A friend of mine asked Facebook friends if it’s right to cut ties with someone you care about when the relationship is too laden with dysfunction. I’ll keep the person’s name out to protect privacy, but it’s something I’ve had to confront in my long, messy road to recovery from mental illness and addiction. So here are a few thoughts.
I come from a family full of addictive behavior and mental illness. Since high drama is a constant guest in this type of family, it can be hard to be around family and just feel comfortable. On the one hand you want to smack a few people around — and they want to smack you around as well. On the other hand, you love them and badly want to please them.
In my recovery, I’ve found it a lot easier to peacefully co-exist with family dysfunction. Truth be told, I enjoy some of it. Most of all, I’ve gained a new appreciation for some of them in recent years, because I’ve been able to see their side if the situations we quarreled through [For more on this, see my compilation post on my Revere attitude.].
But some relationships bent and broke along the way as well. The most glaring example is the fractured relationship between me, my mother and some step-siblings, aunts and uncles when, inevitably, sides were taken.
I’ve wrestled mightily over this one.
We often look at abusive relationships in black and white. There’s the abuser and the victim. But it’s never that simple. I forgave my mother a long time ago for the darker events of my childhood. I doubt I would have done much better in her shoes. Her marriage to my father was probably doomed from the start, and the break-up was full of rancor. Me and my brother were sick a lot, and one of us didn’t make it.
I didn’t fully appreciate what a body blow that was until I became a parent. After Michael died, she became a suffocating force in my life. I did the same to my own kids until I started dealing with the OCD.
I think she did the best she could under the circumstances. So why has the relationship been cold for four years? There are many reasons. Some her fault, some mine, and a lot of other relationships have been bruised and broken in the process.
There’s a lot I can get into about this, but the simplest answer is that this relationship is a casualty of mental illness and addiction. This one can’t be repaired so easily, because much of my OCD and addictive behavior comes directly from her. She is my biggest trigger.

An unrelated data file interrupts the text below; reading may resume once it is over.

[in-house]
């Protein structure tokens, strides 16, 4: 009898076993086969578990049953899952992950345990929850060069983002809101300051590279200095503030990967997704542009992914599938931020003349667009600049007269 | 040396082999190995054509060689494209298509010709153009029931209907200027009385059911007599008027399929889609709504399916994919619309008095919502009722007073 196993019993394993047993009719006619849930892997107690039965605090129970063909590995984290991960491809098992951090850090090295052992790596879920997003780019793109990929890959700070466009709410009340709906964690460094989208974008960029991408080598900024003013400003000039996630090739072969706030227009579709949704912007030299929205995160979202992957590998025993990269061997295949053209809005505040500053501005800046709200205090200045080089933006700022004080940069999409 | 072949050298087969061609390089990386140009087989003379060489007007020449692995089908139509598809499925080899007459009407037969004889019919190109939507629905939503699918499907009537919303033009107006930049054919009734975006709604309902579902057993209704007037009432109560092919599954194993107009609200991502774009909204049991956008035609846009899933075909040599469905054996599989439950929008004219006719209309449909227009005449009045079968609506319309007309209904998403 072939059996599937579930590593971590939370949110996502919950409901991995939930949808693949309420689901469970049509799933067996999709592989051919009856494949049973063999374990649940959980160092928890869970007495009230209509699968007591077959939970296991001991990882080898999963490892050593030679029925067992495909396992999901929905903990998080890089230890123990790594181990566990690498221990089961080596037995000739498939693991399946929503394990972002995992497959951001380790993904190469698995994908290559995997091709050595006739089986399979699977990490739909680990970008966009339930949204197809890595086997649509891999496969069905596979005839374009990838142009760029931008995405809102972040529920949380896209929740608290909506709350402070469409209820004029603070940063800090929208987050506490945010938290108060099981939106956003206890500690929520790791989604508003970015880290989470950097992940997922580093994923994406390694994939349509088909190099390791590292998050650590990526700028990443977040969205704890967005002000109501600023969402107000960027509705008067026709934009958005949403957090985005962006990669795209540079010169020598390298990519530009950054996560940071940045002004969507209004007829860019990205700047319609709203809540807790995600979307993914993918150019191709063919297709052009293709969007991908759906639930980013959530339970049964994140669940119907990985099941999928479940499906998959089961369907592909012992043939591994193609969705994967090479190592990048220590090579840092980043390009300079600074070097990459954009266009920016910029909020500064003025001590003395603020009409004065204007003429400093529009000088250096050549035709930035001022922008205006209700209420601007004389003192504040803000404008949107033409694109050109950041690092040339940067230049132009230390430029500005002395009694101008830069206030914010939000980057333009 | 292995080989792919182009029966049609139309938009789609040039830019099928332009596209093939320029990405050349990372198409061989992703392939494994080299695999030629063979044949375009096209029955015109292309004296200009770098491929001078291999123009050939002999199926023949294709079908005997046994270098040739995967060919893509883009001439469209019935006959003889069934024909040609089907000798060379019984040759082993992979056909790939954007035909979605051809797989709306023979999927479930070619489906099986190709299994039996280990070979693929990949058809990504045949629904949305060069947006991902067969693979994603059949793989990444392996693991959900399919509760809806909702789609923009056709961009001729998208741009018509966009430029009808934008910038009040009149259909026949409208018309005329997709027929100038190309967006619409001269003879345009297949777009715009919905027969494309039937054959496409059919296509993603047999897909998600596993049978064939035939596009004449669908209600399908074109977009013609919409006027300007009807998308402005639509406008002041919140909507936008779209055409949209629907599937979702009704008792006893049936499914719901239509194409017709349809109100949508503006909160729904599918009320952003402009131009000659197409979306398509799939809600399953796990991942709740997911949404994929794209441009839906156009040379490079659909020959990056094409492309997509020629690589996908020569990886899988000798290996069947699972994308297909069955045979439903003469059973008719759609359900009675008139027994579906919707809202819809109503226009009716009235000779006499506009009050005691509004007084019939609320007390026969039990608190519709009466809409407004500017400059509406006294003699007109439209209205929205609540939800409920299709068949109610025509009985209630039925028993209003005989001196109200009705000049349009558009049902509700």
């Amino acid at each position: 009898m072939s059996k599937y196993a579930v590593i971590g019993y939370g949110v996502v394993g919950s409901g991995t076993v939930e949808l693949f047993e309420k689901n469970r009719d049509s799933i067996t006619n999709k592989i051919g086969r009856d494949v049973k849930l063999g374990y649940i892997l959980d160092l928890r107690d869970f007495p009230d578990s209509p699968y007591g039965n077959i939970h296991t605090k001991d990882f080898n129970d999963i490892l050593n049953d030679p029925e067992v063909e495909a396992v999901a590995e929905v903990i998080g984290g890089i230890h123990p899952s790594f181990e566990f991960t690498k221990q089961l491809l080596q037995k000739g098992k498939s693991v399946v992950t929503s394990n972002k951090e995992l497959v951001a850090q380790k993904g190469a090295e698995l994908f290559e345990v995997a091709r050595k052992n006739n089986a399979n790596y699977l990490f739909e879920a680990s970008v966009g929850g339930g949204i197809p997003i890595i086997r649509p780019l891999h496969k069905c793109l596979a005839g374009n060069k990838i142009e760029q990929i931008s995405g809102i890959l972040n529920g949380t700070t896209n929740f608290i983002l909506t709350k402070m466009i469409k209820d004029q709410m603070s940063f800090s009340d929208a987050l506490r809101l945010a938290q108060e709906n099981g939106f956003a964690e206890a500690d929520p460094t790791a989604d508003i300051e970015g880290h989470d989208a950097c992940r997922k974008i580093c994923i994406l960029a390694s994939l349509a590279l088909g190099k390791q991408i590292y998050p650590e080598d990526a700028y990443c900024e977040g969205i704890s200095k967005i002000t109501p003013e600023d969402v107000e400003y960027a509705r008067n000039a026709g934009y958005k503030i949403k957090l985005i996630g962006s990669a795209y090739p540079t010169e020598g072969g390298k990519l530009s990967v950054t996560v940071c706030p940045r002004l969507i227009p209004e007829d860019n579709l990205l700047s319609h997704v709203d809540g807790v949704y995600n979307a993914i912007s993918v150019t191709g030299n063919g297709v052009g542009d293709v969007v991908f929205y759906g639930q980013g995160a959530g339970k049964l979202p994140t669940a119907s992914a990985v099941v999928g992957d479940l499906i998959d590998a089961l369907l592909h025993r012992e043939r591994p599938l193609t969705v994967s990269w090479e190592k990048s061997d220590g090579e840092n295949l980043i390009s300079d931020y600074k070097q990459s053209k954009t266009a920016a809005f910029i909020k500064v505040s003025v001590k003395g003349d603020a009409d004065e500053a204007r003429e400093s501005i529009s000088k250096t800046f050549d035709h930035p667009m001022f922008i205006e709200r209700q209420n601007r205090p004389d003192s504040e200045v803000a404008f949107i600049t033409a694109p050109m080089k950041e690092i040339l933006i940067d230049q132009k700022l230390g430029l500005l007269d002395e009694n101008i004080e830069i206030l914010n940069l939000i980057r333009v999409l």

This is an old story. Mental illness and addiction are almost always a family affair. I was destined to have a binge-eating addiction because both my parents have one. They were never drinkers, though my step-father was. Food was their narcotic. And so it became for me.
My friend on Facebook is in a much different situation from mine, of course. I have no idea if addictions and mental illness are factors in that relationship. And those things don’t have to be a factor, either.
All I know is that you try hard to love your family and everyone else around you. But when the relationship makes life unmanageable, it can’t go on. That’s my own uncomfortable reality. It’s always worth trying to make things work, but when abuse continues despite all your efforts, it’s time to make a break.
That doesn’t mean you toss that person in the trash heap forever.
I still have my hopes that one of these days I can repair the relationship with my mother. But for now, for the sake of my recovery and for my wife and kids, I have to stand my ground. I don’t have to like it, nor should I. But it’s an unfortunate, sucky necessity.
That’s going to be the case for some relationships whether addiction and depression are part of the problem or not.
My Faith tells me to honor my mother and father. Every time I go into the confession booth at church it’s the first thing I bring up.
One priest put it this way: “Honor thy mother and father doesn’t mean you roll over and allow abuse to continue.”
Yet still I wrestle with it.
But for the sake of my immediate family, recovery has to come first. Without it, I fail EVERYONE.
I hope that’s somewhat helpful to my friend.